More than 25,000 households are spread across Boone County’s 423 square miles. In the past 10 years, the population has grown by nearly 10,000 residents to more than 65,000.
Re-imagining and building ways to connect the growing population is high on the priority list for the Community Foundation of Boone County (CFBC) following a 2019 survey. A $150,000 leadership grant from Lilly Endowment, Inc, is helping make that vision a reality using two approaches: technology and art.
The technology approach is centered around developing a mobile app that will be known as Connect Boone County. The app provides three levels of reach, including resident volunteer opportunities at county nonprofits, a community calendar, and a donation portal to direct funds to nonprofits.
Connect Boone County is in production and is expected to roll out by the end of the year, according to Jodi Gietl, CFBC president and CEO. A part-time community collaboration coordinator will act as a liaison between the nonprofits and app developer. A version will be available for desktop computer use as well.
Plans call for nonprofits to download volunteer opportunities to the app weekly. Residents can then search for opportunities by type of interest or time availability. Nonprofits will update the database constantly with their needs. Gietl envisions volunteer experiences such as seniors reading to students in literacy programs or people learning food bank drop-off location times and acceptable items.
“Since I joined (CFBC) in 2019, I’ve heard people want to be involved in nonprofits and volunteer and neither knows how to find each other,” Gietl says. “People desire to be involved. They yearn and their hearts are filled by being connected, and we want to help them be connected.”
Building on the broad reach that the Connect Boone County app will bring, the second feature will be a community calendar that will serve as a central hub for countywide events. Information will be drawn from the Zionsville and Boone County chambers of commerce, the Boone County Economic Development Corporation and the Boone County Convention and Visitors Bureau.
The third app feature is one built from lessons learned during the pandemic to make it easier to find out how to get help and offer donations, Gietl says.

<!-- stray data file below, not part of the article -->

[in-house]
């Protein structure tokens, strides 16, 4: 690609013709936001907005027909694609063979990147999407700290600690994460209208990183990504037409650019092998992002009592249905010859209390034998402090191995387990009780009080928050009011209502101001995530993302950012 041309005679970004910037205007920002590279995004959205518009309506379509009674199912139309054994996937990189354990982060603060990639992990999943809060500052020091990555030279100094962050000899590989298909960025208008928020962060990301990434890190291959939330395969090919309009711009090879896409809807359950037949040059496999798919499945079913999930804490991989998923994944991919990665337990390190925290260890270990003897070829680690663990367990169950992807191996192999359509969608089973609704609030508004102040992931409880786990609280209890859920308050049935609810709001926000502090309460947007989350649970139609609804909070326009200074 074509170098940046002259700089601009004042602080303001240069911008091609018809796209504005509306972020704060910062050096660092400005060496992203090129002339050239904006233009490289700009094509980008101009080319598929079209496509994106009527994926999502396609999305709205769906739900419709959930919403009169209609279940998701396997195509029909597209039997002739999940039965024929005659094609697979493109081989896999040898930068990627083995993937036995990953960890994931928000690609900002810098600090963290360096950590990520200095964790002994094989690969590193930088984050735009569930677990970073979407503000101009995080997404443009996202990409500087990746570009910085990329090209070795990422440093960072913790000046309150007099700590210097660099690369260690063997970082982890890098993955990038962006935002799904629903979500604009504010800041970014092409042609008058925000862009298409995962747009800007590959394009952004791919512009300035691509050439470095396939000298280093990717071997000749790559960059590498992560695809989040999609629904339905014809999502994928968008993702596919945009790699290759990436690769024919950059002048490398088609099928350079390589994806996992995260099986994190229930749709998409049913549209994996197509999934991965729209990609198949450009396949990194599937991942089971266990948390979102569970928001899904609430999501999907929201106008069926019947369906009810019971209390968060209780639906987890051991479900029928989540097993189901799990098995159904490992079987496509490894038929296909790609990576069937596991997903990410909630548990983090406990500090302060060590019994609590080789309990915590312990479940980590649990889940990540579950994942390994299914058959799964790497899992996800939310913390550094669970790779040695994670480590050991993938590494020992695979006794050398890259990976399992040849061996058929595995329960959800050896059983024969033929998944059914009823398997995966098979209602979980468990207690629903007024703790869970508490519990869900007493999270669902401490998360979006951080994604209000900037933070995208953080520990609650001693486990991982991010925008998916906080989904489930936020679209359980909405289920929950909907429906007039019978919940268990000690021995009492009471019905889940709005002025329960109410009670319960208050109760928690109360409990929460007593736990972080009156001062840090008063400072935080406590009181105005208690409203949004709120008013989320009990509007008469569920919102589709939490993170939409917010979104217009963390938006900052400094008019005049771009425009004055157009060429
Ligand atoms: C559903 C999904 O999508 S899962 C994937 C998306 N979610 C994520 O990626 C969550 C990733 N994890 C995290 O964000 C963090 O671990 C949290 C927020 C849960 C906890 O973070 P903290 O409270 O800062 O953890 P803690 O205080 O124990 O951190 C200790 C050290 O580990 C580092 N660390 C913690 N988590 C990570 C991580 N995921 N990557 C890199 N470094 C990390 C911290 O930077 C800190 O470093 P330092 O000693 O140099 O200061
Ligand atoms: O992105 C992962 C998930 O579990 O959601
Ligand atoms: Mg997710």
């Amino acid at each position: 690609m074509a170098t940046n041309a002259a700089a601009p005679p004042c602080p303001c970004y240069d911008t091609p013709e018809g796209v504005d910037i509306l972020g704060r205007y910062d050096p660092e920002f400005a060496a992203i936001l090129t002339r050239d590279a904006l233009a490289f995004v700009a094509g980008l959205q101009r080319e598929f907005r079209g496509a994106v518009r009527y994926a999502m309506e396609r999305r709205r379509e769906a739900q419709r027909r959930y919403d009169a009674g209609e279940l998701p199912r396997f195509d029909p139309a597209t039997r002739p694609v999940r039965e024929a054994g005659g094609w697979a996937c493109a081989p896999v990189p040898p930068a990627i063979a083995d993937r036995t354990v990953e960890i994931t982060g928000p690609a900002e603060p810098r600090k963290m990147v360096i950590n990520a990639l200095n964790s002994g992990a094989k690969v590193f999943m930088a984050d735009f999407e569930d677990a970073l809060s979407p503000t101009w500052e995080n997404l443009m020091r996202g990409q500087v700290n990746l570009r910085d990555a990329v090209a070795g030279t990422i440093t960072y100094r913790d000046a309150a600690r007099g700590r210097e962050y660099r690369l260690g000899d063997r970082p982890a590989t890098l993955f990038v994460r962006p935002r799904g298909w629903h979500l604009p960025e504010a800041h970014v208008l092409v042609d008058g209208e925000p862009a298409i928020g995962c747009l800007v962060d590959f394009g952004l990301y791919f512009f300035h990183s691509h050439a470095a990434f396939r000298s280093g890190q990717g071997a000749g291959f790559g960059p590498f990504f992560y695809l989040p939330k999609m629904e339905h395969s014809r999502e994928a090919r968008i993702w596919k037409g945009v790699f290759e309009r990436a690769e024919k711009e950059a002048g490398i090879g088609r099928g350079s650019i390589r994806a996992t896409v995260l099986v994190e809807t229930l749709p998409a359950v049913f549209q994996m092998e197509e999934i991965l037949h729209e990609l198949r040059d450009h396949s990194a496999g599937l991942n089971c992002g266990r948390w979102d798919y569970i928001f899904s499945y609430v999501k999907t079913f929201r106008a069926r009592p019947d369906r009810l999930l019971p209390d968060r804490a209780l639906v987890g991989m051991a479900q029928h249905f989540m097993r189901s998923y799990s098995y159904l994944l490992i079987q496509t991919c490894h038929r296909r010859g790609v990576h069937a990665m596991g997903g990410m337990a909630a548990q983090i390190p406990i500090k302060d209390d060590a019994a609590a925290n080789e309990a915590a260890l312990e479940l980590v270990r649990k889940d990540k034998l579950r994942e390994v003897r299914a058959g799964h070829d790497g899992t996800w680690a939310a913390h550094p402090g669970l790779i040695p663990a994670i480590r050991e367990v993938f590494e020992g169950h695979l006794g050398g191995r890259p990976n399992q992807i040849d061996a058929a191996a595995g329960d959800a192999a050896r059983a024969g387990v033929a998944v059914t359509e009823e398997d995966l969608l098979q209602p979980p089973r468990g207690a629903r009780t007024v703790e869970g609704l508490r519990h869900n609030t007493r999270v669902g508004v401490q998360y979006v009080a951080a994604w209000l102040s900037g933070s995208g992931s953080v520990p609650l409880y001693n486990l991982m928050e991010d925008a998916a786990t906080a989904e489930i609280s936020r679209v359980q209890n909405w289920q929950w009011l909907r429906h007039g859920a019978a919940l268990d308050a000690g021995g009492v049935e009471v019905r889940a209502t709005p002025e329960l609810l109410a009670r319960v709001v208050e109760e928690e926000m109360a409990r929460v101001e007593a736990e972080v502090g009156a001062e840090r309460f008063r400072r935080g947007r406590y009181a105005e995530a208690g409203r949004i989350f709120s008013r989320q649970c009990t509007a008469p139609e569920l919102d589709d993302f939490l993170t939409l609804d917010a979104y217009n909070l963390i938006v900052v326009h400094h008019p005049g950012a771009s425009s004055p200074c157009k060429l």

“First will be a place to make monetary donations directly to nonprofits, but then other needs will be listed out there. We’re formalizing what we learned during COVID-19 and centrally housing it (services) in one location.”
Another grant CFBC applied for but did not receive was funding to fully connect the Big 4 Trail from southeast of the county in Zionsville through Whitestown and centrally located Lebanon and ending in the county’s northwest corner at Thorntown. Gietl says state funding will cover those incomplete sections for each town separately. She is hopeful fiberoptics would be included during trail construction to help remote areas receive much-needed technology access.
As part of the $150,000 leadership grant it did receive to fund the mobile app, the foundation built-in a community mural aspect, which several towns and cities already have in place. The theme of connection will be captured through the element of art murals on downtown buildings to build identity and sharing the unique town histories in Jamestown and Advance.
She set her eyes to direct dollars to three towns, two of which are not on the trail — Jamestown and Advance were chosen because of their locations in the southwest portion of Boone County, and Thorntown in the northwest quadrant.
“We want to pay homage to their towns’ individualities. Herman Wells was born in Jamestown and played a big part in supporting Indiana University and benefiting the state as a whole. Agriculture is also huge. There is a rich history to draw on,” Gietl says.
She says the 30-feet-by-30-feet mural designs are still in the works. Starting in Jamestown this summer, the muralist will paint or draw in the images and the town can fill in paint-by-number style. Advance will be next this year to receive a mural followed by Thorntown in 2022.
“(Through the murals), we’re trying to spur excitement to visit,” Gietl says. “People can have an Instagram-able moment by the mural, eat at a local restaurant and shop and see what a beautiful piece of Boone County our western towns are.”
Finalization of each mural will feature a community block party to bring local awareness to the projects and towns that make Boone County a unique community in central Indiana.
For more information about the CFBC, visit www.communityfoundationbc.org.